Dutch Elm Disease

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Dutch Elm Disease Municipal Contact List

Dutch elm disease (DED) is a deadly disease that can affect any elm tree.

Since its introduction from Europe in 1930, it has destroyed millions of American elm trees across North America.

DED is prevalent in Manitoba, Saskatchewan and Montana. At present, Alberta has the largest DED-free American elm stands in the world.

In 2017 the provincial American elm inventory was updated, and demonstrated that there are at least 600,000 elms growing in Alberta municipalities, rural properties, shelterbelts and Provincial parks. These elms are valued at over $2 billion dollars.

Removing and replacing DED infected trees pushes the costs associated with losing valuable trees higher as it can cost over $500 dollars to remove a tree (an estimated $300 million for tree removal alone in Alberta) with the additional cost of replacing the tree.

Alberta has been fortunate to remain DED free for many years however, in 1998 one elm tree in Wainwright was confirmed to have disease. The tree was immediately removed and burned. It is believed that firewood brought into the province was the source of infection. Alberta is still DED-free.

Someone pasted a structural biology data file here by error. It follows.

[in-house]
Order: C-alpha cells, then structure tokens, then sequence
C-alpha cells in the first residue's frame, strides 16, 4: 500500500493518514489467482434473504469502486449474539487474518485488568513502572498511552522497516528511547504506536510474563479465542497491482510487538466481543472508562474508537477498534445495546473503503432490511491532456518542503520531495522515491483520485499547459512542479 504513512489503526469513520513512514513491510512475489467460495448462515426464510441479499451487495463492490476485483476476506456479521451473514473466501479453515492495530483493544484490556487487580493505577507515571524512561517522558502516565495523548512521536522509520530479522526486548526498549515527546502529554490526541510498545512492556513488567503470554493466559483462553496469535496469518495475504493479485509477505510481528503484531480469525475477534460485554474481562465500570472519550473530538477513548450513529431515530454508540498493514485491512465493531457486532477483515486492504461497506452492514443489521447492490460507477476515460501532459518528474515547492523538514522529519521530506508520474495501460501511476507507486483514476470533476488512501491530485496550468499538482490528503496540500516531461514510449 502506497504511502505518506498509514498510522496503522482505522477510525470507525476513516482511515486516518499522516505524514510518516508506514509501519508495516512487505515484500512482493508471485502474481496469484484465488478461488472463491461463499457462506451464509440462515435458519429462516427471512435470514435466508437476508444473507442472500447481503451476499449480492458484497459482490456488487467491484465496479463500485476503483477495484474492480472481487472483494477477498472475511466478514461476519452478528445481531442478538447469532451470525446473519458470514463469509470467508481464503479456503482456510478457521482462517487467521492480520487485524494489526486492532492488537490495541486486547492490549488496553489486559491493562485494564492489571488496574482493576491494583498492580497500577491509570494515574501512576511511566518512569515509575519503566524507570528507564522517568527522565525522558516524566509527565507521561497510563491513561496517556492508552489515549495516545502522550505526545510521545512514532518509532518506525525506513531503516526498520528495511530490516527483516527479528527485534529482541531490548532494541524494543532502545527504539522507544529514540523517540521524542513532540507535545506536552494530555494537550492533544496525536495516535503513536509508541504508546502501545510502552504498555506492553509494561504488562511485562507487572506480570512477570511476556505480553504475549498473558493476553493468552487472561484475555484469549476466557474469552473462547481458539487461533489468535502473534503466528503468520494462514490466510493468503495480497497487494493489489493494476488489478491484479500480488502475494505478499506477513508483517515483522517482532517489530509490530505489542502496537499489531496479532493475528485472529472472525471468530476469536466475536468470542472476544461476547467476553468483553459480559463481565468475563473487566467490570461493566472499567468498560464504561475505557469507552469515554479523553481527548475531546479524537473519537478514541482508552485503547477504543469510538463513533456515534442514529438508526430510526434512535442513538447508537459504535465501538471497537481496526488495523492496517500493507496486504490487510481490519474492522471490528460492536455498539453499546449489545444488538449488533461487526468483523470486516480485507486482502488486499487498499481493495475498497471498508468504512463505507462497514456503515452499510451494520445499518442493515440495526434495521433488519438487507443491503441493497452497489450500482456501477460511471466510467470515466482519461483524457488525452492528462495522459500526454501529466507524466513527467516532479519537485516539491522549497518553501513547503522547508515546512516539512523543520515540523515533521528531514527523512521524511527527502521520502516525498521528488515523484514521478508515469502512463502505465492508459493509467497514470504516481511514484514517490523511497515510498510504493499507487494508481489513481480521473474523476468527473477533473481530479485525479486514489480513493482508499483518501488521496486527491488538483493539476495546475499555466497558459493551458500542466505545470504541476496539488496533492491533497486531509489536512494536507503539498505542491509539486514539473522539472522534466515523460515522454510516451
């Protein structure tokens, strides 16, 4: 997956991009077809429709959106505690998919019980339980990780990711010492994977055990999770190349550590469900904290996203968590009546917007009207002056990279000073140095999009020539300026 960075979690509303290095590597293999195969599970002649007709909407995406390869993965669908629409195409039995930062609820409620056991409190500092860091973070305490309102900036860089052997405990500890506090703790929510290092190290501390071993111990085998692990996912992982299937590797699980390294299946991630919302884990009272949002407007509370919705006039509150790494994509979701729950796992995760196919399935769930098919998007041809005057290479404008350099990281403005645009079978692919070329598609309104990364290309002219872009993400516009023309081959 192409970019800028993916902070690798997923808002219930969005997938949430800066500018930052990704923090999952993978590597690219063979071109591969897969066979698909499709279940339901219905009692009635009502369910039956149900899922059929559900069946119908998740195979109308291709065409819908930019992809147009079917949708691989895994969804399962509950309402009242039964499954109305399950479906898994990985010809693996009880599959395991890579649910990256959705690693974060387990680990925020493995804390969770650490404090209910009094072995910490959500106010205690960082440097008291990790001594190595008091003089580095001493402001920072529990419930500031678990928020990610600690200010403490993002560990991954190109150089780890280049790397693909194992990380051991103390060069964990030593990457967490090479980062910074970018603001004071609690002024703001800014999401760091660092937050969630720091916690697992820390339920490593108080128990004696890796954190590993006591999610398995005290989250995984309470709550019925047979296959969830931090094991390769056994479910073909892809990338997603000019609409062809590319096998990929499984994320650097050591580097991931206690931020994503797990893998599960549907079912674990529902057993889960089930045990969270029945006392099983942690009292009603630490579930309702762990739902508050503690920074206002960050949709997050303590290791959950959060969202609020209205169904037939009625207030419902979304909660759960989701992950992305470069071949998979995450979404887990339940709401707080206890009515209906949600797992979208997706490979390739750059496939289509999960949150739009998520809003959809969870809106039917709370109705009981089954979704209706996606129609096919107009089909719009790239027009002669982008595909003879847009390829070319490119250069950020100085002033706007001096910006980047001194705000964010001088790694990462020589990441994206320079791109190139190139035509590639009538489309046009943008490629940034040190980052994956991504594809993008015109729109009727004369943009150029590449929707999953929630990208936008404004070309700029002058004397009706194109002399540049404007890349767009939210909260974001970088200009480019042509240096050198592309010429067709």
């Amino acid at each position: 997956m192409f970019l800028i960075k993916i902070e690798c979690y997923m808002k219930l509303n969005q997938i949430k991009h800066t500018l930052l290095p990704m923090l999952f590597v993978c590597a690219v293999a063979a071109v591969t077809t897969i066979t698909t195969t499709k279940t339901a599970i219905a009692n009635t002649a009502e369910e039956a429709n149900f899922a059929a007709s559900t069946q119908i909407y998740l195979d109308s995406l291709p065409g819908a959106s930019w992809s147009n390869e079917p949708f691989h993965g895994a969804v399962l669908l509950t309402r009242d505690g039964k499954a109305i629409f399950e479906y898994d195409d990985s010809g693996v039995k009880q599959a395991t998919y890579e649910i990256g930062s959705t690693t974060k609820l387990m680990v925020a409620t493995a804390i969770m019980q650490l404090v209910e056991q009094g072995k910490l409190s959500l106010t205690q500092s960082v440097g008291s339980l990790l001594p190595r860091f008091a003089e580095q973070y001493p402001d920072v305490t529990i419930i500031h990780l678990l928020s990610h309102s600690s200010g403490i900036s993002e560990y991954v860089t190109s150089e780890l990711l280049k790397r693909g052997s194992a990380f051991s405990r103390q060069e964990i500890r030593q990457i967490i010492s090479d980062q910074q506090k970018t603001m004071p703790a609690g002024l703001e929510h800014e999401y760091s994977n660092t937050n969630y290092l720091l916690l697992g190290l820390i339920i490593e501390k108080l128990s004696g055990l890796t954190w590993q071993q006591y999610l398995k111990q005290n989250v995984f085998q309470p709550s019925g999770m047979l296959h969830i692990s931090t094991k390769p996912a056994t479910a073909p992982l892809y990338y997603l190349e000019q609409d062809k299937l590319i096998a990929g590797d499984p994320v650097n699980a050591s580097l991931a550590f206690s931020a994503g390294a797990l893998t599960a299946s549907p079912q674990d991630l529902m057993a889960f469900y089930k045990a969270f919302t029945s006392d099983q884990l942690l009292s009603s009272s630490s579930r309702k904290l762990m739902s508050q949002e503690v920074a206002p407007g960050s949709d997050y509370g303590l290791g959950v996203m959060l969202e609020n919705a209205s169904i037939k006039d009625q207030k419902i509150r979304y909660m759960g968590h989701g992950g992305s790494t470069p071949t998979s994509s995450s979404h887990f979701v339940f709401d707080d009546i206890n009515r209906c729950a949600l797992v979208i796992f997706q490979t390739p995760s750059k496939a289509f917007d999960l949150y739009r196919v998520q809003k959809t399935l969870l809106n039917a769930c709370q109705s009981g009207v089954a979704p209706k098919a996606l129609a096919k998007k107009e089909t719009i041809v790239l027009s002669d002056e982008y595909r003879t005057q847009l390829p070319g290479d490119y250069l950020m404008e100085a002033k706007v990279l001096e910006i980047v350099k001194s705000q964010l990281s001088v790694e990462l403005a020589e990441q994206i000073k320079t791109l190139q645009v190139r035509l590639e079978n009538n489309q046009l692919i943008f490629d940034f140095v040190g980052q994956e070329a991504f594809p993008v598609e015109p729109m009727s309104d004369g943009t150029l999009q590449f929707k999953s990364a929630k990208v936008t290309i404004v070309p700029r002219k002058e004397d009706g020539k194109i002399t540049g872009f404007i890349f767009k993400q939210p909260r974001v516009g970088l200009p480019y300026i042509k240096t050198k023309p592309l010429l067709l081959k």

NewsDutch Elm Disease
Dutch Elm Disease ProgramSTOPDED Information
STOPDED Annual ReportsResearch Project Final Reports

Other Documents in the Series

  Dutch Elm Disease - Current Document
First Report of Dutch Elm Disease in Alberta
Dutch Elm Disease Prevention: What You Can Do
Province Wide Elm Tree Inventory
Dutch Elm Disease Links
Surveillance of Elm Trees for Dutch Elm Disease and Dutch Elm Disease Public Awareness in Municipalities Along the Alberta and Saskatchewan Border
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For more information about the content of this document, contact Shelley Barkley.
This information published to the web on June 14, 2001.
Last Reviewed/Revised on February 5, 2019.